Early morning the walkers appear. The first is 40-ish with a bun in back and a small dog on a leash. The two walk an easy, measured pace the length of the sidewalk, all their own in the morning sunshine. Every day he wears a different set of clothes. When he returns home, he pulls them off, throws them in the washer, and feeds the dog.
Ten minutes later, his counterpart appears, ramrod tall, hands in pocket, a steady, no nonsense military pace. Sometimes in black jacket, tan pants, every day different clothes, every day the same walk, taking the air, five blocks down and five blocks back. Unchanging in the upheaval of change.
And if they should forget the upheaval, news bulletins puncture the air with dire warnings. Wear a mask once you step outside your door. Gloves are a good idea, too. Keep your distance, 6 to 8 feet, and forget handshakes and fist bumps, to say nothing of embraces. Perhaps a long- distance nod now and then. Above all, wash your hands. Frequently.
Down a small slope and into the park, a young girl and her two dogs ignore all dire warnings. They have the whole, green place to themselves. She's unmasked, they're unleashed, playing in happy abandon — toss two balls, fetch, return, leap up on her, until she tosses the balls again, white in the green grass. There's no virus in the park, as far as she knows, only early morning joy in the sunlight.
The young man gets off the 7:20 bus, every morning the same. He is short, intent, bent over a bit, walking always in the street that knows little traffic. Same bus, same time, different clothes, with a cell phone in one hand, a bag of breakfast in the other. One hand heavy with warning, the other hand light with gift.
Slow of pace, the masked man walks with cap pulled low, not much face visible. He has the sidewalk to himself, now, the same with the sky, the sleeping houses, the green park a gentle slope down — all of it his in the early morning. One day slides into the next, so he tends to lose track.
There will come soft rains to freckle the sleeping windows. Then the walker in tan pants dons a navy jacket and hood, the same, military stride, a small closed umbrella in his hand. He walks right, while one street over a young girl in pink and her small dog sprint left, down the long length of hill. Then back up. She takes the hill lightly, she and her dog in the rain.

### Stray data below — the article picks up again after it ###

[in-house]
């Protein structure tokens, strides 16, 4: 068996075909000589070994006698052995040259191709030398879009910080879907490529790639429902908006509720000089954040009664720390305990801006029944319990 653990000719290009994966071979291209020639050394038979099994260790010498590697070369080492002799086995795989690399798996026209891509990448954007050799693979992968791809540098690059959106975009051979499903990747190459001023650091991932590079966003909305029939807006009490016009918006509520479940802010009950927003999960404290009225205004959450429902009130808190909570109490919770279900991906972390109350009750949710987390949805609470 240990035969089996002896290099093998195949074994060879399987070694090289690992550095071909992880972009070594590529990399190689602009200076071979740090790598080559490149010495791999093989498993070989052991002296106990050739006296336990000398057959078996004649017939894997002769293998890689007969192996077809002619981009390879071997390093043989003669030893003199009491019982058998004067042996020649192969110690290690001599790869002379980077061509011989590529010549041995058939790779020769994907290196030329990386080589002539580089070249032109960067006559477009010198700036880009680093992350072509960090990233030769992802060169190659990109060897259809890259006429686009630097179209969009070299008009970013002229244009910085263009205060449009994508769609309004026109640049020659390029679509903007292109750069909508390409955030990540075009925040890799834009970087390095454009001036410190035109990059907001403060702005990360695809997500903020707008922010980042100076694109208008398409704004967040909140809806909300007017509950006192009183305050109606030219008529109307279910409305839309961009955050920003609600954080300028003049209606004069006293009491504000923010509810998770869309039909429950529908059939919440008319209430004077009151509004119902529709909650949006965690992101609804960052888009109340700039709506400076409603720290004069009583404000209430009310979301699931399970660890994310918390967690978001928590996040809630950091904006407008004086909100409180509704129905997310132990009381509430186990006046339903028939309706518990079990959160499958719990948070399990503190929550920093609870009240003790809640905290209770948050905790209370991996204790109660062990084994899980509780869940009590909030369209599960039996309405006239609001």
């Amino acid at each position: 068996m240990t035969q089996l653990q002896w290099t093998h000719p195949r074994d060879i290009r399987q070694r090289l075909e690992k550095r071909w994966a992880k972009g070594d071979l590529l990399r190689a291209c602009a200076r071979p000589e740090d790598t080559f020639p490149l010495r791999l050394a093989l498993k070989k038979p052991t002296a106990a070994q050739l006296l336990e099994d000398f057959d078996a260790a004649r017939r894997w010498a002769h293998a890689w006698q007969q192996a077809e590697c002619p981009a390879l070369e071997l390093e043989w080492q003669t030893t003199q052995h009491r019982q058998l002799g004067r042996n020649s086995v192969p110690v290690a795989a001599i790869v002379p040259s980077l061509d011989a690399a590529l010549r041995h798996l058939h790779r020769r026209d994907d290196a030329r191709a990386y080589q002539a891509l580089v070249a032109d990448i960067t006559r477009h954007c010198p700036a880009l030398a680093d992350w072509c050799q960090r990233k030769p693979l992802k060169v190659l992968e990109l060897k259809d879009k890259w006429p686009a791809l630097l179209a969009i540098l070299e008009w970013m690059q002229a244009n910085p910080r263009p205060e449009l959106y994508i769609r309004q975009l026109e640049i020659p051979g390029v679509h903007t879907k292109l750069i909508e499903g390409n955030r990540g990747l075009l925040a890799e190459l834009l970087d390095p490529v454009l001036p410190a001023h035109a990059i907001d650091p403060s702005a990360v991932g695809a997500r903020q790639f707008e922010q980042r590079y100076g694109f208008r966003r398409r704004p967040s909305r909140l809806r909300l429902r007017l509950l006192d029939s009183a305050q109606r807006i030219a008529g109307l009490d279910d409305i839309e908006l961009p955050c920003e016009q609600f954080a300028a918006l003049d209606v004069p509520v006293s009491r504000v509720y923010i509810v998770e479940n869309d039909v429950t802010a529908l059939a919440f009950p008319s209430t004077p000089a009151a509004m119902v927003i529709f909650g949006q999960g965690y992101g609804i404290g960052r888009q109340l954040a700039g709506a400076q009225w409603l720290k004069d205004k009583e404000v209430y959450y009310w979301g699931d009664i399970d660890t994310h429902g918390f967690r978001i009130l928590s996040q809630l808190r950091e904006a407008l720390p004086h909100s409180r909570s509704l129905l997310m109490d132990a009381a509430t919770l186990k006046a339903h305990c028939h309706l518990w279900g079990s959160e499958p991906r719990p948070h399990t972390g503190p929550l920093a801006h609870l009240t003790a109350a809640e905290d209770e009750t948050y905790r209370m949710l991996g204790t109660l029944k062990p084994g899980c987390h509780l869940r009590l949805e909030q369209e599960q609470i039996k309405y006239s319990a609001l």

All the walkers and dogs are cleansed in the soft rains. So, too, the air, the trees, the birds floating without batting a wing, the houses, and all the sleepers who toss and turn.
Next to the park, the church doors are closed now. Holy water fonts, a thing of the past.
No matter. There will come soft rains blessing every waking, sleeping, steadfast, fearful, loving child of God.
One day there will come bright sunlight to rouse the sleepers from their beds. They will rub the webs from their eyes and give thanks for the new day. Then they will take yesterday's clothes and yesterday's beliefs and scrub them clean, hanging them out to dry. There will come a deep airing of all they thought was true, and, oh, so necessary.
Mostly they will learn to hold onto each other as never before, even while they, themselves, float and flutter, doing a line dance in the cloudless sky.
And there will come great joy because the Word is made flesh among them and wears their humanity, out on the line.
Always has. Always will.
[Joan Sauro, a Sister of St. Joseph of Carondelet, publishes widely in the Catholic press. "We were called Sister" (U.S. Catholic) was awarded first place for Best Essay 2014 by the CPA. ]
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